Datebook: African skies, a Pokémon festival and paintings by flies

Arts around L.A. include African cosmos @LACMA, exhibitions in garages, and a Pokemon festival

The stars as seen through African eyes, a new space grows in Larchmont and shows in garages. Here’s what’s going down in L.A. and beyond:

“African Cosmos: Stellar Arts” at the L.A. County Museum of Art. More than three dozen objects made from wood, gold, beads, stone and silver look at the topic of astronomy in African art, from the exploration of celestial forms (literally, stars) to the ways in which phenomena such as lightning and thunder can serve as points of inspiration and contemplation. Works run the gamut, including ancient Egyptian artifacts, Yoruba instruments and a 2009 work of animation by Karel Nel that explores the sensation of moving through time and space. Through Nov. 30, 5905 Wilshire Blvd., Mid-Wilshire,

John Knuth, “Base Alchemy” at Emma Gray. A little bit of art, a little bit of science and lots of flies. Knuth feeds flies watercolor paint and sugar and, as the insects digest the infusion, they leave prints of this colorful mix on his canvases. (You can read all about it over at KCET’s Artbound.) The show will also contain the artist’s so-called “sci-fi sunsets,” pieces made from Mylar that are partially melted with flares. Bonus points for the location: Emma Gray is a gallery located inside a Santa Monica garage. Opens Saturday at noon, call or email ahead to get the location in Santa Monica,

Elizabeth Withstandley, “The Accident,” at Winslow Garage. And because I’m all about garages this week: This show, also held in a garage (this one in Silver Lake), is an installation that includes photos and audio that explore the funny, frank way children react to an accident. Saturday from 5 to 8 p.m., 1342 Edgecliffe Drive, Silver Lake,  

The Great Summer Pokémon Festival at Chin’s Push. Because the world hasn’t had enough cat-inspired cartoon characters this week, an alternative art space in Highland Park is hosting a Pokémon festival. This will include video games, tournaments, live music and DJ sets by the art-radio types from KCHUNG. Should be good and '90s geeky. Saturday from 1 to 9 p.m., 4917 York Blvd., Highland Park,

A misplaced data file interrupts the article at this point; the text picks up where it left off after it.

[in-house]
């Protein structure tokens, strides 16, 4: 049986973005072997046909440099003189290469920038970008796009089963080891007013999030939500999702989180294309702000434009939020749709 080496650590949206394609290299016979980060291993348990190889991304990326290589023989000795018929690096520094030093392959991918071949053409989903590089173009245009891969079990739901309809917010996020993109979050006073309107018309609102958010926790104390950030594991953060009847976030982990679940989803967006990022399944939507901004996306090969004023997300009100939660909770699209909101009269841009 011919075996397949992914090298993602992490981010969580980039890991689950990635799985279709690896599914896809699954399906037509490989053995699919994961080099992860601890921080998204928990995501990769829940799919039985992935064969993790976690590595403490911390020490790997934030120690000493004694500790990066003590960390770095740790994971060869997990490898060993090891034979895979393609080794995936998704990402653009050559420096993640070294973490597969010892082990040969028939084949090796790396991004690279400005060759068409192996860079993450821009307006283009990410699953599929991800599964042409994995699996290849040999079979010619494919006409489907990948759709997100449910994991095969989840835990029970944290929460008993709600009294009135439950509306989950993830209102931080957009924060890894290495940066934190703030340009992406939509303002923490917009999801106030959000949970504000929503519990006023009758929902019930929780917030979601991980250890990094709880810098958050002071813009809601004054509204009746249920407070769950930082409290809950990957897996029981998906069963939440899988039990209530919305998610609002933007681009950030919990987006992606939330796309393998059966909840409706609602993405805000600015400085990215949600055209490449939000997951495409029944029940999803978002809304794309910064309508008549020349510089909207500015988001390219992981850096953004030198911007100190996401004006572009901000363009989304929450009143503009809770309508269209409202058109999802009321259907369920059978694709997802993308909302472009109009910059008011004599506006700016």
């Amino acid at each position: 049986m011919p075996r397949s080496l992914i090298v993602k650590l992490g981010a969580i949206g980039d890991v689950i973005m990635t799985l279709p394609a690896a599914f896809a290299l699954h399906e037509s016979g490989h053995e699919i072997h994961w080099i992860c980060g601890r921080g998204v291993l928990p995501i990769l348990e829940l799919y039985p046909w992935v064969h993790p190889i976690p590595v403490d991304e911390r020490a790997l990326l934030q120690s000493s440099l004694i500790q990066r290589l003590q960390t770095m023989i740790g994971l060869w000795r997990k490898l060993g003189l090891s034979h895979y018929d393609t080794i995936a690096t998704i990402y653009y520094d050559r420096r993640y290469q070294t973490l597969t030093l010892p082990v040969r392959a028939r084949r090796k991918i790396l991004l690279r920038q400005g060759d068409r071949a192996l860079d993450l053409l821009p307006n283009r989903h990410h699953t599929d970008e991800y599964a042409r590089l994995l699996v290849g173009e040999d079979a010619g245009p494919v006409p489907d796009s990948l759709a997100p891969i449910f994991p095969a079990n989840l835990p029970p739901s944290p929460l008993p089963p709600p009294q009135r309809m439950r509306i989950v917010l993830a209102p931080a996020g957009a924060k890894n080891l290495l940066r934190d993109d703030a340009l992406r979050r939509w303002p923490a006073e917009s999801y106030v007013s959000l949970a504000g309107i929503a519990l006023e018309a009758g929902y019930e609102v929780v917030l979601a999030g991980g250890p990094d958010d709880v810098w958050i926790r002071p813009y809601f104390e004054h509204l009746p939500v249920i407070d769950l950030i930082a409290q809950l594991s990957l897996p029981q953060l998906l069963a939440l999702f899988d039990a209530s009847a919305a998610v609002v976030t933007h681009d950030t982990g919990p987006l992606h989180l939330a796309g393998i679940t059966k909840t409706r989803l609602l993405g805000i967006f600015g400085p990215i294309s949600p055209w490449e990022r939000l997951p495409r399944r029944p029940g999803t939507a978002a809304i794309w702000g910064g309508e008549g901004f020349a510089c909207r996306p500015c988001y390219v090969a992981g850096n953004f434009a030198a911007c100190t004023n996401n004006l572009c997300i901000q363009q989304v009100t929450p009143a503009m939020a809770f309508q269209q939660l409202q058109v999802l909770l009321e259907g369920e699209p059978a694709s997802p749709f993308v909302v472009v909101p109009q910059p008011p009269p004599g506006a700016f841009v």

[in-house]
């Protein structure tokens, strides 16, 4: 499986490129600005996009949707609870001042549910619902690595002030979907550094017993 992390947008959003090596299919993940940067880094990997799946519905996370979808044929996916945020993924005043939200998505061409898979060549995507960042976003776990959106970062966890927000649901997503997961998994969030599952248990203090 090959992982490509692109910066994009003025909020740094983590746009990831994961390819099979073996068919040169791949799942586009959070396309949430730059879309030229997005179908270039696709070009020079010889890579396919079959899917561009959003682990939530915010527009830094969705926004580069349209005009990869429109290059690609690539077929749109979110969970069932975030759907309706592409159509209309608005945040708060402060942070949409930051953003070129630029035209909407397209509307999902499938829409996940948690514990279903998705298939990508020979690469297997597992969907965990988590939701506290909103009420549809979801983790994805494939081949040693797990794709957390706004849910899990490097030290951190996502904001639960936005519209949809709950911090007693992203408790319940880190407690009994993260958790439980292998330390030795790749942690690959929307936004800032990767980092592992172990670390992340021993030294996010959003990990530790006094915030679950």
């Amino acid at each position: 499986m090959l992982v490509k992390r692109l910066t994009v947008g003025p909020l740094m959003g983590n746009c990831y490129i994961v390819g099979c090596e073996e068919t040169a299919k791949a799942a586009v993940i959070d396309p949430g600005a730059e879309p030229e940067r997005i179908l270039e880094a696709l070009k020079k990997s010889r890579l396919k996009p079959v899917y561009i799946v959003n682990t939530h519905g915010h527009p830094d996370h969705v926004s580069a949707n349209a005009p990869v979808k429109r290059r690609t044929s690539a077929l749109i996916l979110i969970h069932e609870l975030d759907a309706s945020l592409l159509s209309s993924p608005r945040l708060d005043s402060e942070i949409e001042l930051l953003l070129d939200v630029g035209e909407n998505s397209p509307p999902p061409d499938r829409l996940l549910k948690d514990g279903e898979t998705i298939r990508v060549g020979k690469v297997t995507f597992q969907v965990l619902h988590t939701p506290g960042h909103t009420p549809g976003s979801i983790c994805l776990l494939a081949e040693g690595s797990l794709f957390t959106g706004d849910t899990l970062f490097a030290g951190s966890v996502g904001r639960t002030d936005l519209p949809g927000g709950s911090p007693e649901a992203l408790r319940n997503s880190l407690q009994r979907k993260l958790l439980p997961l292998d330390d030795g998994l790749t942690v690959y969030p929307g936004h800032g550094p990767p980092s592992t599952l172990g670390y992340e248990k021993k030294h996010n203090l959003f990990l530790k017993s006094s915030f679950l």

“On the Map 2014: Shoptalk With Ball-Nogues Studio,” organized by the Los Angeles Forum for Architecture and Design. The design studio led by Benjamin Ball and Gaston Nogues is known for its elaborate architectural installations, which have included the creation of a cardboard canyon at Rice University and the draping of MOMA PS1’s courtyard in colorful Mylar “petals.” Thursday evening at their L.A. studio they are hosting a talk about their work and their process. Looking for a primer? The blog We Make Money Not Art has a good overview of their work. Thursday at Ball Nogues Studio, 3533 E. Olympic Blvd., Boyle Heights, There is a $10 admission fee.

“The Meme Machine” at Agency. A new space debuts in Larchmont with a four-person show featuring Luis Gispert, Veronique D’Entremont, Abdul Mazid and Rimas K. Simaitas. The show includes Gispert’s 2003 video, “Block Watching,” a surreal green-screen video that shows a cheerleader mouthing the sound of a car alarm. Opens Saturday at 5:30 p.m., 4911 Clinton St., Larchmont,  

"Tim Youd: The Long Goodbye" at the Museum of Contemporary Art San Diego. This is the last week to catch this show by performance artist Tim Youd, whose recent work has consisted of retyping 100 classic novels. Youd types on the same make and model of typewriter as a novel’s original author (including Raymond Chandler and Charles Bukowski), and the exhibition includes his sculptural reproductions of those machines, along with the single sheet of paper he uses to retype each book. Through Sunday at 700 Prospect St., La Jolla,

David Mamet, “Race,” at the Kirk Douglas Theatre. This play received middling reviews when it debuted on Broadway in 2009. But with 2014 being the Summer of Ferguson (as well as the summer that the Beverly Hills police detained a prominent black producer who was in town for the Emmy Awards), it seems the right time to revisit Mamet’s story about three attorneys defending a white man in a crime against a black woman. Opens Sunday, 9820 Washington Blvd., Culver City,  

Panel: Is the Digital Age Killing Public Space? A panel, at the Getty Center. This panel, led by architecture critic John King of the San Francisco Chronicle, will look at how the virtual has shaped the physical: commercial shopping centers affected by the tide of e-commerce and face-to-face interaction governed by social media. Panelists include Stanford magagement professor Robert McGinn, technology forecaster Alex Soonjung-Kim Pang, and Mia Lehrer, founding partner of Mia Lehrer + Associates, a landscape architecture firm. Wednesday at 7 p.m. at the Getty Center, 1200 Getty Center Drive, Brentwood, and

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